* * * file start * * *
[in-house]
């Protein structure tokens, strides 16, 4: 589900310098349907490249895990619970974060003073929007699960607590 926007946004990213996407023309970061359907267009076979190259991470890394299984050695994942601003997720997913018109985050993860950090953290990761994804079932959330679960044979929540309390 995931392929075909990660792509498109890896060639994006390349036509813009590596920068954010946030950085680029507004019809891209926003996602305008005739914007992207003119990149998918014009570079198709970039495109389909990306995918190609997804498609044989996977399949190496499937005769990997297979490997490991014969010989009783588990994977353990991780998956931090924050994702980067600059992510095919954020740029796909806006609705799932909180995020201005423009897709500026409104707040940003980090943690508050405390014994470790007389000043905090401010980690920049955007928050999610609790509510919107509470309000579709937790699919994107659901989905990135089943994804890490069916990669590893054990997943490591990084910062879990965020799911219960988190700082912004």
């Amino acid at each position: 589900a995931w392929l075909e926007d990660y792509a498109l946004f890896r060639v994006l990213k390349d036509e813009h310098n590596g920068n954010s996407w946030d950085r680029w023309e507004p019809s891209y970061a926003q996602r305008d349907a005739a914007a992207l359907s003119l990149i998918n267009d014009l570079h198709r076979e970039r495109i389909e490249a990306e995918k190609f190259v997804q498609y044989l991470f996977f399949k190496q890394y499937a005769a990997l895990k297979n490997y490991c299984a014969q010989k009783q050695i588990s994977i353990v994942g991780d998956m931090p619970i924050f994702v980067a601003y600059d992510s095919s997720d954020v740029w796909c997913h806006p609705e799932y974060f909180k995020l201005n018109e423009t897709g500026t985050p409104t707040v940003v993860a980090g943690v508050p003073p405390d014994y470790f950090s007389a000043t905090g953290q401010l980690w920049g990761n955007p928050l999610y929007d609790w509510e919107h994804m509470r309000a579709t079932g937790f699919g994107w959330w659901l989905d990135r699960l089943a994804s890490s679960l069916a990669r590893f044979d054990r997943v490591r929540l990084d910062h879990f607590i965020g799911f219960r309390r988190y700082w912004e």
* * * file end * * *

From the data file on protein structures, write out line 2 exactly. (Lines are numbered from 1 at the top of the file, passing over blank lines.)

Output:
């Protein structure tokens, strides 16, 4: 589900310098349907490249895990619970974060003073929007699960607590 926007946004990213996407023309970061359907267009076979190259991470890394299984050695994942601003997720997913018109985050993860950090953290990761994804079932959330679960044979929540309390 995931392929075909990660792509498109890896060639994006390349036509813009590596920068954010946030950085680029507004019809891209926003996602305008005739914007992207003119990149998918014009570079198709970039495109389909990306995918190609997804498609044989996977399949190496499937005769990997297979490997490991014969010989009783588990994977353990991780998956931090924050994702980067600059992510095919954020740029796909806006609705799932909180995020201005423009897709500026409104707040940003980090943690508050405390014994470790007389000043905090401010980690920049955007928050999610609790509510919107509470309000579709937790699919994107659901989905990135089943994804890490069916990669590893054990997943490591990084910062879990965020799911219960988190700082912004």